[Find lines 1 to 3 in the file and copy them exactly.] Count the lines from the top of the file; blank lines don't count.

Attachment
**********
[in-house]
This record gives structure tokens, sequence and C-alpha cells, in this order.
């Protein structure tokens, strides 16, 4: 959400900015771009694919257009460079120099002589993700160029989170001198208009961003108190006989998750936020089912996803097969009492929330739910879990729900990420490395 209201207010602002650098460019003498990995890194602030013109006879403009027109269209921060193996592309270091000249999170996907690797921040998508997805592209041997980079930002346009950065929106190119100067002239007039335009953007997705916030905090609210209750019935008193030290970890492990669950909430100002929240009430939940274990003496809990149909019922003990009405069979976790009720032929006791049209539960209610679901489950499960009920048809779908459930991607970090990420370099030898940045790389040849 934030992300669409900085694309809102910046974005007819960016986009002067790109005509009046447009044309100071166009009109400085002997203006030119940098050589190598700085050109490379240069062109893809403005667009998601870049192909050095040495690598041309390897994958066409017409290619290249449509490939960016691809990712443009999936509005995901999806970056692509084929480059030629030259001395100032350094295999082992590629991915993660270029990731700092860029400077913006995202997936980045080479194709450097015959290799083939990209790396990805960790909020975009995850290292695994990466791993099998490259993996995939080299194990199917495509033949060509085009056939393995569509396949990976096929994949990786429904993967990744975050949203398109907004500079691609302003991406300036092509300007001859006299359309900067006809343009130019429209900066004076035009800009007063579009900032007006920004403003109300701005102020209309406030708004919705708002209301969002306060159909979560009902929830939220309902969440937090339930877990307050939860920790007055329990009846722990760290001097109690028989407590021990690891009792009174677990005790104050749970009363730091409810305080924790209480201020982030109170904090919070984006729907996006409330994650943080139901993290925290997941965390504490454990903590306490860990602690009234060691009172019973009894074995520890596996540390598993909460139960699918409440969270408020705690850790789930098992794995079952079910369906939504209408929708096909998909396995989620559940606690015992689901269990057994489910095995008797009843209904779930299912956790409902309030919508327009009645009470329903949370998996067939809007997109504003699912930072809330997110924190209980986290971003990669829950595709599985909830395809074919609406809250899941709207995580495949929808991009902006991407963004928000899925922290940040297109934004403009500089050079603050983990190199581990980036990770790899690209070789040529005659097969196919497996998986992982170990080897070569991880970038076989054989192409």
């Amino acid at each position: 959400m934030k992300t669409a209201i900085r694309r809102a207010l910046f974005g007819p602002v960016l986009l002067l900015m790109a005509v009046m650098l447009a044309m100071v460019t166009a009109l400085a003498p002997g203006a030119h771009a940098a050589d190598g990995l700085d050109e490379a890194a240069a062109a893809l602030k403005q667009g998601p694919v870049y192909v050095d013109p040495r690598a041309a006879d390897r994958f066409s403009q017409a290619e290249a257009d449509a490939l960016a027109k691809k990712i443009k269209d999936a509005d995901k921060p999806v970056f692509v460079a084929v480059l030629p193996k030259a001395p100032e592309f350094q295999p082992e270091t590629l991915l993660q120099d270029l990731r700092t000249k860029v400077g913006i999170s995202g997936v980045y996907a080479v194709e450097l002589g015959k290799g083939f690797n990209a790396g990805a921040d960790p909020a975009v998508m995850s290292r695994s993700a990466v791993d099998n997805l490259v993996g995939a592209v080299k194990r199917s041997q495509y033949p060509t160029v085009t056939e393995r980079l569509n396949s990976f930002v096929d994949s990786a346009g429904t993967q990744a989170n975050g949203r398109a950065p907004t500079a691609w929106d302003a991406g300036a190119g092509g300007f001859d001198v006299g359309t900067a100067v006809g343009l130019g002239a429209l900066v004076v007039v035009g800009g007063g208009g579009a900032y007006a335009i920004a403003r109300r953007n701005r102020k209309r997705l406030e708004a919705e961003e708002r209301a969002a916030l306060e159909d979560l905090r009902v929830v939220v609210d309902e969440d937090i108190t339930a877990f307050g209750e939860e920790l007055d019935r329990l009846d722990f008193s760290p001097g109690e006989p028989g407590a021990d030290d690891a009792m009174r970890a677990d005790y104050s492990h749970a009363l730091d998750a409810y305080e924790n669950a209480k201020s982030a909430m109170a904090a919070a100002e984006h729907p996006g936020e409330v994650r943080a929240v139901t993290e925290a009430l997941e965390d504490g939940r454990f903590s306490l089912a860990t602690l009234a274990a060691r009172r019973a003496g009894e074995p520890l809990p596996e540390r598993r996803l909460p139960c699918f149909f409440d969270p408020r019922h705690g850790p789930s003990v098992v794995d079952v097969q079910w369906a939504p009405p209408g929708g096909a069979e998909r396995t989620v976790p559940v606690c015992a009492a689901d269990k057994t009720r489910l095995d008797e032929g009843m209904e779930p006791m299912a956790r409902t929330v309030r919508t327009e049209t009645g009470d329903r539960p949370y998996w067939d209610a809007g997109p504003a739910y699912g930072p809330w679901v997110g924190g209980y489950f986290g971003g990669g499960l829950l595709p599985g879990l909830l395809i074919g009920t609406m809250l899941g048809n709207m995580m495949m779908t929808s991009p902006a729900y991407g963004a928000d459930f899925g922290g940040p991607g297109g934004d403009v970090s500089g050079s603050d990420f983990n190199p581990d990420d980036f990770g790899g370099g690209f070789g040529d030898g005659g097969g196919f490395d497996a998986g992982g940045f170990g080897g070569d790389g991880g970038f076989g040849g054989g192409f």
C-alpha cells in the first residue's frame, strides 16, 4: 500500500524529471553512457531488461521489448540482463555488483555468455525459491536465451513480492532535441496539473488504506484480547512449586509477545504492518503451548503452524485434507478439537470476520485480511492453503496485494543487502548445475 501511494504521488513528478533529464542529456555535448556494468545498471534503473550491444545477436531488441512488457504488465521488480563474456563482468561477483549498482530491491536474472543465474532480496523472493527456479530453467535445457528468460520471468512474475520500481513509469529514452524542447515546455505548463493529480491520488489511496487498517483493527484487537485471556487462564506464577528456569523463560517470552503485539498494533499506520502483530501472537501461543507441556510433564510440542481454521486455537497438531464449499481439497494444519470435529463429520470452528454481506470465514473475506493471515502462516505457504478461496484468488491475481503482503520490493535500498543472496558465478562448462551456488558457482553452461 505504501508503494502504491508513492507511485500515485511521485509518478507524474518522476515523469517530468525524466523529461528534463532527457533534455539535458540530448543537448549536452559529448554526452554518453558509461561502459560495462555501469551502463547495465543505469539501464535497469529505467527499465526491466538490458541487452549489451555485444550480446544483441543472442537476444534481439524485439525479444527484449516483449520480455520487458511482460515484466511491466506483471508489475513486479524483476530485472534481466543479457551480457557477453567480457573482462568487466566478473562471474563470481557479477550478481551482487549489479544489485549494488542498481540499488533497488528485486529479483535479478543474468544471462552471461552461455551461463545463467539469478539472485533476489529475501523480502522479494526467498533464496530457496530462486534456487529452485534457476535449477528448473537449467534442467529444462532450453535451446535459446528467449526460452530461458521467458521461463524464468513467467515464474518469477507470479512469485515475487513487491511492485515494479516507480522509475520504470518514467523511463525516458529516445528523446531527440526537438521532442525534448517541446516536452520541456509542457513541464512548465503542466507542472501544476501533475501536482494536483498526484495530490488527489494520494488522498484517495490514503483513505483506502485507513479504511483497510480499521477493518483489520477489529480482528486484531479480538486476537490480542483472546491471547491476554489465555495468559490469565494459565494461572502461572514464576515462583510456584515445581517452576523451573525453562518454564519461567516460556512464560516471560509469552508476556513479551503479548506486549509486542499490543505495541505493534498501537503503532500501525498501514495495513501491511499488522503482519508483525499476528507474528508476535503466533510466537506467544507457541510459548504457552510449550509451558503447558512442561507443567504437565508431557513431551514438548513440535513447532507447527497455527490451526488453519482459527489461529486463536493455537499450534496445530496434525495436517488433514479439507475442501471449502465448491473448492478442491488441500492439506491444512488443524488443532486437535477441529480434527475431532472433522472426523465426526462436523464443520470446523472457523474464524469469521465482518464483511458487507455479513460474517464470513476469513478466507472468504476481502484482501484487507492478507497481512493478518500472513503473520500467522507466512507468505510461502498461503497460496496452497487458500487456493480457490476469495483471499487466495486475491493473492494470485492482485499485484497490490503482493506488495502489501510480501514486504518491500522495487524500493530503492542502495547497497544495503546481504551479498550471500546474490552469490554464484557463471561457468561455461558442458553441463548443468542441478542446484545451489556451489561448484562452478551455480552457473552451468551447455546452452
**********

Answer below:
[in-house]
This record gives structure tokens, sequence and C-alpha cells, in this order.
């Protein structure tokens, strides 16, 4: 959400900015771009694919257009460079120099002589993700160029989170001198208009961003108190006989998750936020089912996803097969009492929330739910879990729900990420490395 209201207010602002650098460019003498990995890194602030013109006879403009027109269209921060193996592309270091000249999170996907690797921040998508997805592209041997980079930002346009950065929106190119100067002239007039335009953007997705916030905090609210209750019935008193030290970890492990669950909430100002929240009430939940274990003496809990149909019922003990009405069979976790009720032929006791049209539960209610679901489950499960009920048809779908459930991607970090990420370099030898940045790389040849 934030992300669409900085694309809102910046974005007819960016986009002067790109005509009046447009044309100071166009009109400085002997203006030119940098050589190598700085050109490379240069062109893809403005667009998601870049192909050095040495690598041309390897994958066409017409290619290249449509490939960016691809990712443009999936509005995901999806970056692509084929480059030629030259001395100032350094295999082992590629991915993660270029990731700092860029400077913006995202997936980045080479194709450097015959290799083939990209790396990805960790909020975009995850290292695994990466791993099998490259993996995939080299194990199917495509033949060509085009056939393995569509396949990976096929994949990786429904993967990744975050949203398109907004500079691609302003991406300036092509300007001859006299359309900067006809343009130019429209900066004076035009800009007063579009900032007006920004403003109300701005102020209309406030708004919705708002209301969002306060159909979560009902929830939220309902969440937090339930877990307050939860920790007055329990009846722990760290001097109690028989407590021990690891009792009174677990005790104050749970009363730091409810305080924790209480201020982030109170904090919070984006729907996006409330994650943080139901993290925290997941965390504490454990903590306490860990602690009234060691009172019973009894074995520890596996540390598993909460139960699918409440969270408020705690850790789930098992794995079952079910369906939504209408929708096909998909396995989620559940606690015992689901269990057994489910095995008797009843209904779930299912956790409902309030919508327009009645009470329903949370998996067939809007997109504003699912930072809330997110924190209980986290971003990669829950595709599985909830395809074919609406809250899941709207995580495949929808991009902006991407963004928000899925922290940040297109934004403009500089050079603050983990190199581990980036990770790899690209070789040529005659097969196919497996998986992982170990080897070569991880970038076989054989192409």